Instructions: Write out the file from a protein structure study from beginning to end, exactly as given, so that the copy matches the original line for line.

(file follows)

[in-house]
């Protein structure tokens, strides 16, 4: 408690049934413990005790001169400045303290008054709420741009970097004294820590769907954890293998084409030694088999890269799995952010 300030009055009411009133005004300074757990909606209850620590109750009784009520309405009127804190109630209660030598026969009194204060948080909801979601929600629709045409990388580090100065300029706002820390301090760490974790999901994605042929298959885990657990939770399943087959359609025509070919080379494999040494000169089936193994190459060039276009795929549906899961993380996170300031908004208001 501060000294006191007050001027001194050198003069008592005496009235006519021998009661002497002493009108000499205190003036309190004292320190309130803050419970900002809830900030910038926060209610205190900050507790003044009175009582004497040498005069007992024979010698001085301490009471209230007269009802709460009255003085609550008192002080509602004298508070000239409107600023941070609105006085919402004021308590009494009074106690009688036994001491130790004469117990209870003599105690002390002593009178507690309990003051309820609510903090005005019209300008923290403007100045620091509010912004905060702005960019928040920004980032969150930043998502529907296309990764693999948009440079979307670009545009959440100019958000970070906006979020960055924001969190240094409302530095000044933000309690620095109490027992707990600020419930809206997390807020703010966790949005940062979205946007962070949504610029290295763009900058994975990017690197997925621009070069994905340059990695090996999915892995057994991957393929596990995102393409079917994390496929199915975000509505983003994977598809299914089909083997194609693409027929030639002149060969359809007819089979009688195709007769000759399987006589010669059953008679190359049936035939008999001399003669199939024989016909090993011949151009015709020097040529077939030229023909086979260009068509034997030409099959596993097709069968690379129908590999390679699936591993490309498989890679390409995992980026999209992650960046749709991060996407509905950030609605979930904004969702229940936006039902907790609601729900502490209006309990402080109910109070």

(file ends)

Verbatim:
[in-house]
């Protein structure tokens, strides 16, 4: 408690049934413990005790001169400045303290008054709420741009970097004294820590769907954890293998084409030694088999890269799995952010 300030009055009411009133005004300074757990909606209850620590109750009784009520309405009127804190109630209660030598026969009194204060948080909801979601929600629709045409990388580090100065300029706002820390301090760490974790999901994605042929298959885990657990939770399943087959359609025509070919080379494999040494000169089936193994190459060039276009795929549906899961993380996170300031908004208001 501060000294006191007050001027001194050198003069008592005496009235006519021998009661002497002493009108000499205190003036309190004292320190309130803050419970900002809830900030910038926060209610205190900050507790003044009175009582004497040498005069007992024979010698001085301490009471209230007269009802709460009255003085609550008192002080509602004298508070000239409107600023941070609105006085919402004021308590009494009074106690009688036994001491130790004469117990209870003599105690002390002593009178507690309990003051309820609510903090005005019209300008923290403007100045620091509010912004905060702005960019928040920004980032969150930043998502529907296309990764693999948009440079979307670009545009959440100019958000970070906006979020960055924001969190240094409302530095000044933000309690620095109490027992707990600020419930809206997390807020703010966790949005940062979205946007962070949504610029290295763009900058994975990017690197997925621009070069994905340059990695090996999915892995057994991957393929596990995102393409079917994390496929199915975000509505983003994977598809299914089909083997194609693409027929030639002149060969359809007819089979009688195709007769000759399987006589010669059953008679190359049936035939008999001399003669199939024989016909090993011949151009015709020097040529077939030229023909086979260009068509034997030409099959596993097709069968690379129908590999390679699936591993490309498989890679390409995992980026999209992650960046749709991060996407509905950030609605979930904004969702229940936006039902907790609601729900502490209006309990402080109910109070």